Year Released: 2006
MPAA Rating: Unrated
Running Time: 81 minutes
Click to Expand Credits:
In an attempt to keep his young daughter occupied while he worked, amateur figurative painter Mark Olmstead set two-year-old Marla up with her own set of paints and brushes. Two years later, a friend of the Olmsteads offered to hang Marla’s paintings in his coffee shop, setting off a whirlwind of events that lead Marla to become the youngest internationally renowned painter ever. By the age of four, Marla had sold over $300,000 worth of paintings and participated in three gallery exhibitions.
When filmmaker Amir Bar-Lev first set out to make “My Kid Could Paint That,” Marla was already getting international media attention and her work was embroiled in controversy; while some touted the young artist as a genius comparable to Pollock and Kandinsky, others believed that her success proved that all modern art was meaningless. However, halfway through Bar-Lev’s production of the film, 60 Minutes ran an exposé suggesting that Marla could not possibly have done all of the paintings, accusing Mark Olmstead of painting or at least “touching up” her work. As both the media’s interpretation of the story and the affect it had on the Olmsteads changed drastically, Bar-Lev was forced to take a different approach with “My Kid Could Paint That,” as well.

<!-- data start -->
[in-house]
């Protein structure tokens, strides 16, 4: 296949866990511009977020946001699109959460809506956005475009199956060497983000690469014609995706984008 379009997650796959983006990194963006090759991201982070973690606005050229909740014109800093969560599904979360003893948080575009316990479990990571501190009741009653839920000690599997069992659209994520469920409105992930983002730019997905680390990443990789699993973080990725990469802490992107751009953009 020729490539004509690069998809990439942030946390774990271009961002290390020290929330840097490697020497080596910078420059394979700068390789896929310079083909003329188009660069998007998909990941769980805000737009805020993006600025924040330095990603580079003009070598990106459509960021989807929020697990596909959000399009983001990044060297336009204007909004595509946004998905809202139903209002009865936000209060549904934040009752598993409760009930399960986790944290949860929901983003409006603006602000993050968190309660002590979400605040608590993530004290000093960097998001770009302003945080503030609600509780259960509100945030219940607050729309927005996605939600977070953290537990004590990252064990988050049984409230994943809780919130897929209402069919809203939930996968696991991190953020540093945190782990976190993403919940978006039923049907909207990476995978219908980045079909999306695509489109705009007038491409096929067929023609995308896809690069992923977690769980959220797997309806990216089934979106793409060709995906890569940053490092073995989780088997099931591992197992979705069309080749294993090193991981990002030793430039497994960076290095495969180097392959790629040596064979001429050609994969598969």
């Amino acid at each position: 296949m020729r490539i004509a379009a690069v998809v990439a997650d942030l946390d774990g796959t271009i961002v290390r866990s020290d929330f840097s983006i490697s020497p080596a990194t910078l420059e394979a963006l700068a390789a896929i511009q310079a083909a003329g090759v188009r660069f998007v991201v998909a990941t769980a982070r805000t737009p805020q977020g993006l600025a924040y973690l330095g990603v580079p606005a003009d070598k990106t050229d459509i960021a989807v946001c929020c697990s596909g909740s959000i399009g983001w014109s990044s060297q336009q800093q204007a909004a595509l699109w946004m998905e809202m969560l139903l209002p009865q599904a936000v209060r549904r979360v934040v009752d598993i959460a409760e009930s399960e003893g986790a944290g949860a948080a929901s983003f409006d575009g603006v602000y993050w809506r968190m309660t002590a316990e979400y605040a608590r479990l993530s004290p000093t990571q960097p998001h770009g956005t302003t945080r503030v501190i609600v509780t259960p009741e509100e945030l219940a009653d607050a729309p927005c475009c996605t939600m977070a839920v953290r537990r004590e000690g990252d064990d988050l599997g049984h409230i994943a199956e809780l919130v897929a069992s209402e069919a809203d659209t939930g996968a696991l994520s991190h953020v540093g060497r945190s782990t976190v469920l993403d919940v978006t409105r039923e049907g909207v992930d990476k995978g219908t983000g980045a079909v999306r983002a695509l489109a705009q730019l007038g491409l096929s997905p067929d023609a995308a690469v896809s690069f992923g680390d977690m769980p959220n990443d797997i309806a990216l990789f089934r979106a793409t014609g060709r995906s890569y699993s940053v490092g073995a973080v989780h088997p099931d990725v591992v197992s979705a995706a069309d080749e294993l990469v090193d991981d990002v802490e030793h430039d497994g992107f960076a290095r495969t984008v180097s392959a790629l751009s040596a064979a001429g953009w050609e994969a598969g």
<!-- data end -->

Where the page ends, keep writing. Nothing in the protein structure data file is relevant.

It is Bar-Lev’s approach to this story and his own involvement in it that make this documentary really fascinating to watch. In the midst of a multi-faceted media attack on their integrity, the Olmsteads turn to Bar-Lev to exonerate them by documenting Marla painting. Meanwhile, the enigmatic Marla is like a cute four-year-old version of Michigan J. Frog; an average bouncy little girl whenever the camera is on, she refuses to paint seriously in front of anyone other than her parents.
In “My Kid Could Paint That,” Bar-Lev poses all kinds of fascinating questions not only about the nature of Marla’s art, but about the nature of his own documentary as an art form as well. Taking an extremely candid approach, Bar-Lev puts all of his cards on the table, allowing us to make our own decisions about the controversy by providing us with all of the information – including his own bias towards the piece. Aside from being a captivating and highly interesting film, Bar-Lev’s “My Kid Could Paint That” is also something extremely rare – a piece of honest journalism.
Posted on October 6, 2007 in Reviews by Sally Foster
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